Few years back I decided to leave a big successful company where I really enjoyed working. I left on good terms (because of family reasons) and moved back to my home country.

Because I really didn't want to leave, I asked for telecommuting options first, but I was told no such option was available.

Would it be inappropriate to ask my former manager (which I was on good terms with) to keep an eye out for any future telecommuting positions? I don't want to look like I'm begging for work.

Just to clarify when I left, they told me, that if I ever were to come back, they would find a position for me. Also there are people who are telecommuting, but from the same country and they do very specific jobs.

  • 1
    Can't hurt to ask, as far as I can see. Might not help either, of course.
    – keshlam
    Sep 14 '15 at 15:02

Would it be inappropriate to ask my former manager (which I was on good terms with) to keep an eye out for any future telecommuting positions?

It's perfectly appropriate, though you want to be careful how you phrase your question as, like you say, you don't want to come across as begging for work.

Something like the following should be fine.

When we originally parted ways we looked into the possibility of me continuing to work remotely but that didn't turn out to be a viable option at the time. Since [reasons why you enjoyed working with that manager/team/company], I wonder if you [or the company] would be open to revisiting that idea?

If you know for a fact that they currently have employees working remotely full-time, you can add that as another reason. Consider prefacing your email with generic pleasantries like you would use for any business contact, but don't bother doing so if you don't have anything substantial to add or if you know that your old manager prefers shot and direct communication.

The only time it would be inappropriate is if they gave you valid reasons why telecommuting wasn't an option at the time and you know that it's unlikely that those reasons changed. If the time zone difference between the company and your country is more than a few hours that could be one such reason.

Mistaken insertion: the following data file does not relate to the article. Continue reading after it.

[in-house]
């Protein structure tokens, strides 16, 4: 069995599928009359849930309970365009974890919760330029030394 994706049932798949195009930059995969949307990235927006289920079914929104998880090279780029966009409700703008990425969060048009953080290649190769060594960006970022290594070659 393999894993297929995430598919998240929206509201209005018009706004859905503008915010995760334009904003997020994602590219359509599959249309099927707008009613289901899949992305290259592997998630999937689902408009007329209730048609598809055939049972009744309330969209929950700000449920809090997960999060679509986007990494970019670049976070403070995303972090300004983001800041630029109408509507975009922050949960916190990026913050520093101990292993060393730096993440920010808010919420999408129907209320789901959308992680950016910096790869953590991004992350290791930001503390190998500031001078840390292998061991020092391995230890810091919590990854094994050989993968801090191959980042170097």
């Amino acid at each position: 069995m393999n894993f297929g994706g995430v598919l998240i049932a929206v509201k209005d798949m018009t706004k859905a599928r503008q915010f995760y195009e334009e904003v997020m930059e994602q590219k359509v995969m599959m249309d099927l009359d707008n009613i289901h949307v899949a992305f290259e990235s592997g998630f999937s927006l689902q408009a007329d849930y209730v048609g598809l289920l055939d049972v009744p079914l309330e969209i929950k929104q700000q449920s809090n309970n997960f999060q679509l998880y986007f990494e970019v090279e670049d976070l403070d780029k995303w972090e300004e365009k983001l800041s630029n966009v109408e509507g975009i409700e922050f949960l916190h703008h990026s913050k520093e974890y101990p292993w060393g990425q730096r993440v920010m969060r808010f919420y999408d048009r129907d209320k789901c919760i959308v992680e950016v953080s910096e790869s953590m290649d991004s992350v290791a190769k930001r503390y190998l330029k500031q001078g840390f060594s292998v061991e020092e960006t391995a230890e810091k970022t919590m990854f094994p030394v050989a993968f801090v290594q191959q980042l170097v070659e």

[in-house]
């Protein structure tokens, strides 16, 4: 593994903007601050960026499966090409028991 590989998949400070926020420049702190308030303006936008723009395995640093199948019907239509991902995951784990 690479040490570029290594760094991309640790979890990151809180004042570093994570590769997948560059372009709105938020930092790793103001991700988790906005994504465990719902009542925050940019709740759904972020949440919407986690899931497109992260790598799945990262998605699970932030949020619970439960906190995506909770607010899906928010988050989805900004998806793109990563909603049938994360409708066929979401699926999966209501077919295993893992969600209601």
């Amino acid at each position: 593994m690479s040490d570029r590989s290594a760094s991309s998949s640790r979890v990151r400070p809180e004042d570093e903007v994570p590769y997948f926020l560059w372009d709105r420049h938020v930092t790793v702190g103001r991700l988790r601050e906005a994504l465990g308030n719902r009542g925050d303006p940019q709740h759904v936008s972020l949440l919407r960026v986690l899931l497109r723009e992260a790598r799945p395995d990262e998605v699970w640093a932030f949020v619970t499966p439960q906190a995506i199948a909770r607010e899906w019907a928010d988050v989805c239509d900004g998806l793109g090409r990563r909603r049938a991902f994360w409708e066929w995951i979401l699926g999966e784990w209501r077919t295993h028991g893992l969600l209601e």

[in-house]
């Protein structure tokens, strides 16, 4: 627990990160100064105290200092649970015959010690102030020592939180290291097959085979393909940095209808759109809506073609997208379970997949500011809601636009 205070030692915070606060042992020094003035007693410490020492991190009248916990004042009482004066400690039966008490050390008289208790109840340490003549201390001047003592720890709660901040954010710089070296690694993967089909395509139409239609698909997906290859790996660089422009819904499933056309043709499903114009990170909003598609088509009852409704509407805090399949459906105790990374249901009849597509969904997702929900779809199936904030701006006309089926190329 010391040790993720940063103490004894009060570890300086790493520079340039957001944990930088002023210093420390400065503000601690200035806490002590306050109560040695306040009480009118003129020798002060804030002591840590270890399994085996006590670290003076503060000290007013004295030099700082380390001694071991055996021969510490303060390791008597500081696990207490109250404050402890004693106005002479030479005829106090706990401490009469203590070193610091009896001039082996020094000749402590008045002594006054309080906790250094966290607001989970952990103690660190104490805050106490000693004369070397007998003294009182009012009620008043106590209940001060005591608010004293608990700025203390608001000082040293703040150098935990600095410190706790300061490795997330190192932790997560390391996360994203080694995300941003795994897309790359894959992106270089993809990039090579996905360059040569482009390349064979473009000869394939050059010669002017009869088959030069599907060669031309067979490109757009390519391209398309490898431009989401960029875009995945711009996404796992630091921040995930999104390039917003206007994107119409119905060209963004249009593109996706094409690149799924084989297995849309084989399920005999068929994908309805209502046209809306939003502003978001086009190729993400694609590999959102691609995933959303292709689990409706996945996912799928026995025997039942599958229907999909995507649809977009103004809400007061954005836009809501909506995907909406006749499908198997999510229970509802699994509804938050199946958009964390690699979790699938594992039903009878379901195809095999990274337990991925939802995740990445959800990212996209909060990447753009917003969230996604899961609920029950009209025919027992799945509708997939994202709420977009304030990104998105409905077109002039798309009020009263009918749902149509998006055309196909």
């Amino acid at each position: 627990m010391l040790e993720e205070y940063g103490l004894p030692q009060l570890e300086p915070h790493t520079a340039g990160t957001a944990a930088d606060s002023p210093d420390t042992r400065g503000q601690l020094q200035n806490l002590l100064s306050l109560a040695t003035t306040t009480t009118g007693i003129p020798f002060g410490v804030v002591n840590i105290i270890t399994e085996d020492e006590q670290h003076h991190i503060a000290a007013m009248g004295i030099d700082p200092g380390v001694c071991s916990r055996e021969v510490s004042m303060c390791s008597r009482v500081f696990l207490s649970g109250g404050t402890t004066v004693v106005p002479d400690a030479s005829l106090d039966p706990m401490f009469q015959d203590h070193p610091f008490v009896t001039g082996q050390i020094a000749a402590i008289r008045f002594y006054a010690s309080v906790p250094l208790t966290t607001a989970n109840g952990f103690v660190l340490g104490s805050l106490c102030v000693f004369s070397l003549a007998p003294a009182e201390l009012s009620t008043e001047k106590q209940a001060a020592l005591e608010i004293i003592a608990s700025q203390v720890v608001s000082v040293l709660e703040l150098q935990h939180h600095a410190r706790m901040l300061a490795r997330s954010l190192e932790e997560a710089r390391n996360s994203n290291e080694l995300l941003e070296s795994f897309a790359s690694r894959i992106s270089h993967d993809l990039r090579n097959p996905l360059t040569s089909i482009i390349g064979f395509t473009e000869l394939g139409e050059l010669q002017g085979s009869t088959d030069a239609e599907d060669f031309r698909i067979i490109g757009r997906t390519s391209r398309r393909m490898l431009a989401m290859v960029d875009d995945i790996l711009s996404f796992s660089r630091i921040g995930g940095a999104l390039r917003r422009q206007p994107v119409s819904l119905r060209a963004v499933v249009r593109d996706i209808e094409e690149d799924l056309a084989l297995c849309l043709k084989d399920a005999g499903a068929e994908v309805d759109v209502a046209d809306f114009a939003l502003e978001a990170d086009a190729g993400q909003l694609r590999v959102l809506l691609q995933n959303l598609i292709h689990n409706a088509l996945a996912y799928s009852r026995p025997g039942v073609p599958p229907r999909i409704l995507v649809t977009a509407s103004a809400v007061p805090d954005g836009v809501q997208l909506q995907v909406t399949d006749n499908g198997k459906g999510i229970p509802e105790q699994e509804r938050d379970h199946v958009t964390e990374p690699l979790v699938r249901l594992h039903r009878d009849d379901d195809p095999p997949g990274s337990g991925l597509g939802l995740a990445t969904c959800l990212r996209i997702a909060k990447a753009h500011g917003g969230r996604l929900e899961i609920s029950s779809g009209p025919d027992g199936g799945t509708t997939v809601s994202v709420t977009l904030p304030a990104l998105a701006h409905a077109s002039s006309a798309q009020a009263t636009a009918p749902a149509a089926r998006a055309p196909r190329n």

The best way of contacting the manager would probably be via email since it avoids putting him on the spot as a phone call would do. While this doesn't apply to your situation, if you still have a very good or close relationship and occasionally meet up or call each you'd just bring it up during that check-in and ask him to think it over.

  • Would it be fine to write the manager directly to his work email address or is this considered inappropriate?
    – Zikato
    Sep 15 '15 at 6:24
  • @Zikato It seems the most appropriate choice since you know him well and you have a work-related question. I'm not sure what the alternative would be, sending an application to HR? Email has the advantage over a phone call or meeting in person (if that were an option) in that it won't put him on the spot.
    – Lilienthal
    Sep 15 '15 at 9:05
  • @Lilienthal Thank you, your answer has been most helpful.
    – Zikato
    Sep 15 '15 at 10:16

You must log in to answer this question.

Not the answer you're looking for? Browse other questions tagged .